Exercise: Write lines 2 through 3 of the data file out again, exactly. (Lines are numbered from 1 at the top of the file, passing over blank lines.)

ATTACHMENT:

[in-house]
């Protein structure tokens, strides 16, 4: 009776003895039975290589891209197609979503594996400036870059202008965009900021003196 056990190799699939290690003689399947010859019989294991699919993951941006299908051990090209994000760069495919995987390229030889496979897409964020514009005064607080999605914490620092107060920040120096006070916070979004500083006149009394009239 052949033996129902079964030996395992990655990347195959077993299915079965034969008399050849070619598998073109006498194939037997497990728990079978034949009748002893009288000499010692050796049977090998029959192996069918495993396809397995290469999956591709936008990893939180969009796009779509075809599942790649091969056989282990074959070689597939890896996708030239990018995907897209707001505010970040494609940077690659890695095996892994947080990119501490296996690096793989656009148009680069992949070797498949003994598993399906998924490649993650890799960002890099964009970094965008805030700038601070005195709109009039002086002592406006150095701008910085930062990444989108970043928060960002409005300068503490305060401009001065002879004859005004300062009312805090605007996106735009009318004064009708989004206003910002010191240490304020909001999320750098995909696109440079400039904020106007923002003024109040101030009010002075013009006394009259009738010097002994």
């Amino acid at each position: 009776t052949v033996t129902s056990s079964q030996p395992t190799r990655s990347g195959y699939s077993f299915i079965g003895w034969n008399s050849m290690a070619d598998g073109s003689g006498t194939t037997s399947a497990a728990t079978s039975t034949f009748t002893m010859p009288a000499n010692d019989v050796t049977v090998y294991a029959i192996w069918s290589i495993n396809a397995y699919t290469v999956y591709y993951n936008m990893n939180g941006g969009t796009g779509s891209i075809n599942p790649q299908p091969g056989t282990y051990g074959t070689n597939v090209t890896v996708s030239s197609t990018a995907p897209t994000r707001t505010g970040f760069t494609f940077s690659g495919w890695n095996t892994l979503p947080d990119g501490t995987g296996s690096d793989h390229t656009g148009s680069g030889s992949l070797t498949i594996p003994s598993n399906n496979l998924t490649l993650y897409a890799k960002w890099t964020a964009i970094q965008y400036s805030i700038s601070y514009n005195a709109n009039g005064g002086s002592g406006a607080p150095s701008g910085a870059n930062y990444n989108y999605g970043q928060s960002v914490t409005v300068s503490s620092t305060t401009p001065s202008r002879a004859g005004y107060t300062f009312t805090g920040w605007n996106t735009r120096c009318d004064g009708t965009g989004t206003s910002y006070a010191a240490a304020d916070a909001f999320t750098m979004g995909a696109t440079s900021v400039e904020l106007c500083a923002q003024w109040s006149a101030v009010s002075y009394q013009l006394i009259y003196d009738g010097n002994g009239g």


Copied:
């Protein structure tokens, strides 16, 4: 009776003895039975290589891209197609979503594996400036870059202008965009900021003196 056990190799699939290690003689399947010859019989294991699919993951941006299908051990090209994000760069495919995987390229030889496979897409964020514009005064607080999605914490620092107060920040120096006070916070979004500083006149009394009239 052949033996129902079964030996395992990655990347195959077993299915079965034969008399050849070619598998073109006498194939037997497990728990079978034949009748002893009288000499010692050796049977090998029959192996069918495993396809397995290469999956591709936008990893939180969009796009779509075809599942790649091969056989282990074959070689597939890896996708030239990018995907897209707001505010970040494609940077690659890695095996892994947080990119501490296996690096793989656009148009680069992949070797498949003994598993399906998924490649993650890799960002890099964009970094965008805030700038601070005195709109009039002086002592406006150095701008910085930062990444989108970043928060960002409005300068503490305060401009001065002879004859005004300062009312805090605007996106735009009318004064009708989004206003910002010191240490304020909001999320750098995909696109440079400039904020106007923002003024109040101030009010002075013009006394009259009738010097002994």
């Amino acid at each position: 009776t052949v033996t129902s056990s079964q030996p395992t190799r990655s990347g195959y699939s077993f299915i079965g003895w034969n008399s050849m290690a070619d598998g073109s003689g006498t194939t037997s399947a497990a728990t079978s039975t034949f009748t002893m010859p009288a000499n010692d019989v050796t049977v090998y294991a029959i192996w069918s290589i495993n396809a397995y699919t290469v999956y591709y993951n936008m990893n939180g941006g969009t796009g779509s891209i075809n599942p790649q299908p091969g056989t282990y051990g074959t070689n597939v090209t890896v996708s030239s197609t990018a995907p897209t994000r707001t505010g970040f760069t494609f940077s690659g495919w890695n095996t892994l979503p947080d990119g501490t995987g296996s690096d793989h390229t656009g148009s680069g030889s992949l070797t498949i594996p003994s598993n399906n496979l998924t490649l993650y897409a890799k960002w890099t964020a964009i970094q965008y400036s805030i700038s601070y514009n005195a709109n009039g005064g002086s002592g406006a607080p150095s701008g910085a870059n930062y990444n989108y999605g970043q928060s960002v914490t409005v300068s503490s620092t305060t401009p001065s202008r002879a004859g005004y107060t300062f009312t805090g920040w605007n996106t735009r120096c009318d004064g009708t965009g989004t206003s910002y006070a010191a240490a304020d916070a909001f999320t750098m979004g995909a696109t440079s900021v400039e904020l106007c500083a923002q003024w109040s006149a101030v009010s002075y009394q013009l006394i009259y003196d009738g010097n002994g009239g």